Parameters:  target_risk (float) – the desired volatility of the resulting portfolio.
 risk_free_rate (float, optional) – riskfree rate of borrowing/lending, defaults to 0.02. The period of the riskfree rate should correspond to the frequency of expected returns.
 market_neutral – whether the portfolio should be market neutral (weights sum to zero), defaults to False. Requires negative lower weight bound.
 market_neutral – bool, optional
Raises:  ValueError – if
target_risk
is not a positive float  ValueError – if
risk_free_rate
is nonnumeric
Returns: asset weights for the efficient risk portfolio
Return type: dict

max_sharpe
(risk_free_rate=0.02)¶ Maximise the Sharpe Ratio. The result is also referred to as the tangency portfolio, as it is the tangent to the efficient frontier curve that intercepts the riskfree rate.
Parameters: risk_free_rate (float, optional) – riskfree rate of borrowing/lending, defaults to 0.02. The period of the riskfree rate should correspond to the frequency of expected returns. Raises: ValueError – if risk_free_rate
is nonnumericReturns: asset weights for the Sharpemaximising portfolio Return type: dict

min_volatility
()¶ Minimise volatility.
Returns: asset weights for the volatilityminimising portfolio Return type: dict

portfolio_performance
(verbose=False, risk_free_rate=0.02)¶ After optimising, calculate (and optionally print) the performance of the optimal portfolio. Currently calculates expected return, volatility, and the Sharpe ratio.
Parameters:  verbose (bool, optional) – whether performance should be printed, defaults to False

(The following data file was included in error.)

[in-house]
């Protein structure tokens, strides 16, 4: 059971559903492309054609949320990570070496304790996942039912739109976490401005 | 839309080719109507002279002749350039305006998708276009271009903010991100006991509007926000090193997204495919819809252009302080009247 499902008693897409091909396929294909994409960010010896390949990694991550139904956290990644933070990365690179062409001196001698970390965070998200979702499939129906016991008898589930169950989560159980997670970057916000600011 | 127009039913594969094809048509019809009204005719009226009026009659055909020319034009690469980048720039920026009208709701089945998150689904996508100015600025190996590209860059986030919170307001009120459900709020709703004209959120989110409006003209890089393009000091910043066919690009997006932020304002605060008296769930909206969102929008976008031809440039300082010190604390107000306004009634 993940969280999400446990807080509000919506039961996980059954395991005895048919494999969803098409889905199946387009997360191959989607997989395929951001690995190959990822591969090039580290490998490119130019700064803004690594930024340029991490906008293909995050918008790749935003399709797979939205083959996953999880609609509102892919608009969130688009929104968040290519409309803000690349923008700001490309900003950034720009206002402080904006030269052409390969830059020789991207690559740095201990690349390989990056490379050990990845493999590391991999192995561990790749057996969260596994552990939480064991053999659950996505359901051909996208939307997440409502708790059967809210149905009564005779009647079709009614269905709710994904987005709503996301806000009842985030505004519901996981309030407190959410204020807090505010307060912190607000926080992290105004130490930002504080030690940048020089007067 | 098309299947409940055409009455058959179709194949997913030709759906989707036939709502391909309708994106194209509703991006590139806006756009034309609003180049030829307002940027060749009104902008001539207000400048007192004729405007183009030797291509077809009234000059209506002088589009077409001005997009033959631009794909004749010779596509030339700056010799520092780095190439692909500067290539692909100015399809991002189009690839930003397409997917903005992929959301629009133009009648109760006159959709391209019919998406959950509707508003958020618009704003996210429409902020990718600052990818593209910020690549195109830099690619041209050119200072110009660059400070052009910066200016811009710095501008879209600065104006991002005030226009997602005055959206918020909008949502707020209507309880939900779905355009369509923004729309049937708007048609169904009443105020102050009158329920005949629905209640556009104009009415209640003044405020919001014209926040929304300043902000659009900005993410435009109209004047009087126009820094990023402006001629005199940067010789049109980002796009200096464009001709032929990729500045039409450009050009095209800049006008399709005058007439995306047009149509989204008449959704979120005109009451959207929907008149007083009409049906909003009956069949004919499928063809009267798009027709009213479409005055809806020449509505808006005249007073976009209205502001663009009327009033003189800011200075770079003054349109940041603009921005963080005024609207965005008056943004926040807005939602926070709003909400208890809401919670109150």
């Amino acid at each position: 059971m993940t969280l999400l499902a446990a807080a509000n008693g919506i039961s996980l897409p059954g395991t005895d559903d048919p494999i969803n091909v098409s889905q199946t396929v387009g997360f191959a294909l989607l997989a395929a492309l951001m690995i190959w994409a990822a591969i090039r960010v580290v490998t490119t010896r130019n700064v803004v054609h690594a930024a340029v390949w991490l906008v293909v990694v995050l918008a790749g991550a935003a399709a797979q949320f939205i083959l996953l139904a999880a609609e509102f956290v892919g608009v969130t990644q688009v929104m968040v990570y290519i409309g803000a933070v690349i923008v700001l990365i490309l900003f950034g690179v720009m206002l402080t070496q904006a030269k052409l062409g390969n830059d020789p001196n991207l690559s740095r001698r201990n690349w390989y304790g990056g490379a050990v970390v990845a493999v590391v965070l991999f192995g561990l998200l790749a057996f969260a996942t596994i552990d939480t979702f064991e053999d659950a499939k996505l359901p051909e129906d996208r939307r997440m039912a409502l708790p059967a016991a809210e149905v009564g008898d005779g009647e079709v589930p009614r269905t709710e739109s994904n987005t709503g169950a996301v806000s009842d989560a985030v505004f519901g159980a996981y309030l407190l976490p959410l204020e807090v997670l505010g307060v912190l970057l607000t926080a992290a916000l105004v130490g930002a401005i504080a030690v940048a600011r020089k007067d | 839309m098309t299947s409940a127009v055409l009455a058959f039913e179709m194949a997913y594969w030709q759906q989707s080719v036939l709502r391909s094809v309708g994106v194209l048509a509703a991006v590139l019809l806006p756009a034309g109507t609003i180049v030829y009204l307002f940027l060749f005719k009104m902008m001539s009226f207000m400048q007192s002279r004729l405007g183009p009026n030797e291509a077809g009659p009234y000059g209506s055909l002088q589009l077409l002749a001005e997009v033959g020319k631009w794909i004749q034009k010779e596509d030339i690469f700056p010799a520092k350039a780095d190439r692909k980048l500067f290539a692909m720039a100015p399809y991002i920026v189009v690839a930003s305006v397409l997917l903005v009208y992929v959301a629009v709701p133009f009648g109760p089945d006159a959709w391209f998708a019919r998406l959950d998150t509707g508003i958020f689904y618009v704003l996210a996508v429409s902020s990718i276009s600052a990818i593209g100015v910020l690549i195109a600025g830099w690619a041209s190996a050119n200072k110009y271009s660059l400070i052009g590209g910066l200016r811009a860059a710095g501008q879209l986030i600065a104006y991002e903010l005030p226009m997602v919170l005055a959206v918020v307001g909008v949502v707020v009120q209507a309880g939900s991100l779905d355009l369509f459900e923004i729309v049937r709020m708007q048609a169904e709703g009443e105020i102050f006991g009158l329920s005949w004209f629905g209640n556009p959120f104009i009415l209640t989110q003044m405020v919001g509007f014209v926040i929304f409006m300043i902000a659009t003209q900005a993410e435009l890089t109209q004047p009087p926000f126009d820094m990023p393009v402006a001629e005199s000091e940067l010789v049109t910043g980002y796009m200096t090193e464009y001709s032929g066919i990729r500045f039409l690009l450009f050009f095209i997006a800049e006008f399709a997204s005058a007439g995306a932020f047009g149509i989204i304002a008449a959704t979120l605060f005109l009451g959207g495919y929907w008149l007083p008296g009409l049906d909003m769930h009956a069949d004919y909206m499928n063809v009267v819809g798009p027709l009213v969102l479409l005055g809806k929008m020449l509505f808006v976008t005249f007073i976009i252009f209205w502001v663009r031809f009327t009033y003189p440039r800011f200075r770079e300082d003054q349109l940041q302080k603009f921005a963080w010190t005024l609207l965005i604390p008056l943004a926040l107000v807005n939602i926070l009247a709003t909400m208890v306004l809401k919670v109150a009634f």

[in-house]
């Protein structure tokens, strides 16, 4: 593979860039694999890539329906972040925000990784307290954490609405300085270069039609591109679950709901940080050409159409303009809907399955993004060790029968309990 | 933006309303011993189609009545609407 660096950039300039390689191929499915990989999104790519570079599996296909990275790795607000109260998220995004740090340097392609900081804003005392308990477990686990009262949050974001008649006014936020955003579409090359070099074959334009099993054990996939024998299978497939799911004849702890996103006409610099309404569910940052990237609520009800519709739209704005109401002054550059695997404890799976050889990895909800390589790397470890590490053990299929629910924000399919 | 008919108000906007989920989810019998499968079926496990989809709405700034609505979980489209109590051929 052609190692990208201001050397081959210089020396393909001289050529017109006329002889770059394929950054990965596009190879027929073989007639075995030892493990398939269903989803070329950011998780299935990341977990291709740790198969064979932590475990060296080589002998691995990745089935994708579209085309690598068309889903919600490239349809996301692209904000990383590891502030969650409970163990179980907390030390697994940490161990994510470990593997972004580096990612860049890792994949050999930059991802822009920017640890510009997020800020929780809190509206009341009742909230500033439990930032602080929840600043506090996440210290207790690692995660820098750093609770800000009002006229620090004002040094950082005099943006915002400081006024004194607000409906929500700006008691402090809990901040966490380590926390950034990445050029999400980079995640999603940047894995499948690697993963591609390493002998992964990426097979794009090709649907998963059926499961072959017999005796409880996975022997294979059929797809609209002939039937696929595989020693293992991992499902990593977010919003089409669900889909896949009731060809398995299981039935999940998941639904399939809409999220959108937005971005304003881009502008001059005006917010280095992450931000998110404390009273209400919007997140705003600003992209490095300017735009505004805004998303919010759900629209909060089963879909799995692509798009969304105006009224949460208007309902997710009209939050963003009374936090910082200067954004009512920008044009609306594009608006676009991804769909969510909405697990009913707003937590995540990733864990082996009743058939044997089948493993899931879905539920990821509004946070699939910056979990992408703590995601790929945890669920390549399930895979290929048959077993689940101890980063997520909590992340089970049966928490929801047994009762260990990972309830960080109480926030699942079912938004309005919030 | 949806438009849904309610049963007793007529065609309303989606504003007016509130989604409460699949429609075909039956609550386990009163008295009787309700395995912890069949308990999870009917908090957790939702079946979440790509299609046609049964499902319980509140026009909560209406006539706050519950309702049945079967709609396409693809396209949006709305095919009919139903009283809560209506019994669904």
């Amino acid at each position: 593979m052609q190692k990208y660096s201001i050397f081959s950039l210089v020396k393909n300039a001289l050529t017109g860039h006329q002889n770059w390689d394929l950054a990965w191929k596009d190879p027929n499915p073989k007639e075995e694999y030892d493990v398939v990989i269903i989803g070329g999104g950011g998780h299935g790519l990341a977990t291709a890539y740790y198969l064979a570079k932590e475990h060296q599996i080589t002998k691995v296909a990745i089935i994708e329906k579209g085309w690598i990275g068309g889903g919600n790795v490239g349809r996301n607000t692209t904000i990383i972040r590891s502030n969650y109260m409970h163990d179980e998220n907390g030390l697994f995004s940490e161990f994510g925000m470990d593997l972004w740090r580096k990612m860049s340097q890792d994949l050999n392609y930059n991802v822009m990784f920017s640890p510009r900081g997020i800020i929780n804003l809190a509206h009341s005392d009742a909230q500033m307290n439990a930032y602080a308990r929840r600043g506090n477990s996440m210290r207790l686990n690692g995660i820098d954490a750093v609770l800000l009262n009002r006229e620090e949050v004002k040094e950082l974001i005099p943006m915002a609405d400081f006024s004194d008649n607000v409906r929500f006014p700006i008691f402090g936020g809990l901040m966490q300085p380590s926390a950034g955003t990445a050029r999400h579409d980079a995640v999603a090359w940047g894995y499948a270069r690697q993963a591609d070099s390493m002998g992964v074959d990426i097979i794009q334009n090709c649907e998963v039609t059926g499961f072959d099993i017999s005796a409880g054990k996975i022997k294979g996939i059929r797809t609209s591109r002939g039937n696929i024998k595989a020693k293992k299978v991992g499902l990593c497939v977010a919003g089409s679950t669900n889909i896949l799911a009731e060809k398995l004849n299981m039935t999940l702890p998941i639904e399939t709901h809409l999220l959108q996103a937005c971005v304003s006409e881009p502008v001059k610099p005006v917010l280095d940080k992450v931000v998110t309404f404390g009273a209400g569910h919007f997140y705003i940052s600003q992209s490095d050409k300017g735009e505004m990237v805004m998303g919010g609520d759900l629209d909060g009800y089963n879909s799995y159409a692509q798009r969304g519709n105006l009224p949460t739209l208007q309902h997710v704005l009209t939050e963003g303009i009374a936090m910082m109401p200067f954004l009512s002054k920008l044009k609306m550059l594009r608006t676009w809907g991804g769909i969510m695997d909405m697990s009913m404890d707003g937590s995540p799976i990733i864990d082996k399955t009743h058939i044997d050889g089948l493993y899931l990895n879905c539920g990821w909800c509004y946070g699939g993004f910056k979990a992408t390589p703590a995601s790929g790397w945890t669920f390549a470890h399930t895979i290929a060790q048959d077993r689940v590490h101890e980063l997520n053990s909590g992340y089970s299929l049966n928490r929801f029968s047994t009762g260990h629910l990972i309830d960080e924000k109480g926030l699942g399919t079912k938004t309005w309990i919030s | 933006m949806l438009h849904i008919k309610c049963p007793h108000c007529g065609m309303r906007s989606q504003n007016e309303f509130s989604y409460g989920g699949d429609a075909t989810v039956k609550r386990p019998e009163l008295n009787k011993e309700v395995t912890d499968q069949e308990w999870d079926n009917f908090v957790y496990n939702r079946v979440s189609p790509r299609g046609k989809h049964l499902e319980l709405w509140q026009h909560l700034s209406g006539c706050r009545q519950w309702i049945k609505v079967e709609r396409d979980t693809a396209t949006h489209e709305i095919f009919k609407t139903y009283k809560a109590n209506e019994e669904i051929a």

risk_free_rate (float, optional) – riskfree rate of borrowing/lending, defaults to 0.02. The period of the riskfree rate should correspond to the frequency of expected returns.
Raises: ValueError – if weights have not been calcualted yet
Returns: expected return, volatility, Sharpe ratio.
Return type: (float, float, float)
Caution
If you pass an unreasonable target into efficient_risk()
or
efficient_return()
, the optimiser will fail silently and return
weird weights. Caveat emptor applies!
Objective functions¶
The objective_functions
module provides optimisation objectives, including the actual
objective functions called by the EfficientFrontier
object’s optimisation methods.
These methods are primarily designed for internal use during optimisation (via
scipy.optimize), and each requires a certain signature (which is why they have not been
factored into a class). For obvious reasons, any objective function must accept weights
as an argument, and must also have at least one of expected_returns
or cov_matrix
.
Because scipy.optimize only minimises, any objectives that we want to maximise must be made negative.
Currently implemented:
 negative mean return
 (regularised) negative Sharpe ratio
 (regularised) volatility
 CVaR (expected shortfall)

pypfopt.objective_functions.
negative_cvar
(weights, returns, s=10000, beta=0.95, random_state=None)¶ Calculate the negative CVaR. Though we want the “min CVaR portfolio”, we actually need to maximise the expected return of the worst q% cases, thus we need this value to be negative.
Parameters:  weights (np.ndarray) – asset weights of the portfolio
 returns (pd.DataFrame or np.ndarray) – asset returns
 s (int, optional) – number of bootstrap draws, defaults to 10000
 beta (float, optional) – “significance level” (i. 1  q), defaults to 0.95
 random_state (int, optional) – seed for random sampling, defaults to None
Returns: negative CVaR
Return type: float

pypfopt.objective_functions.
negative_mean_return
(weights, expected_returns)¶ Calculate the negative mean return of a portfolio
Parameters:  weights (np.ndarray) – asset weights of the portfolio
 expected_returns (pd.Series) – expected return of each asset
Returns: negative mean return
Return type: float

pypfopt.objective_functions.
negative_sharpe
(weights, expected_returns, cov_matrix, gamma=0, risk_free_rate=0.02)¶ Calculate the negative Sharpe ratio of a portfolio
Parameters:  weights (np.ndarray) – asset weights of the portfolio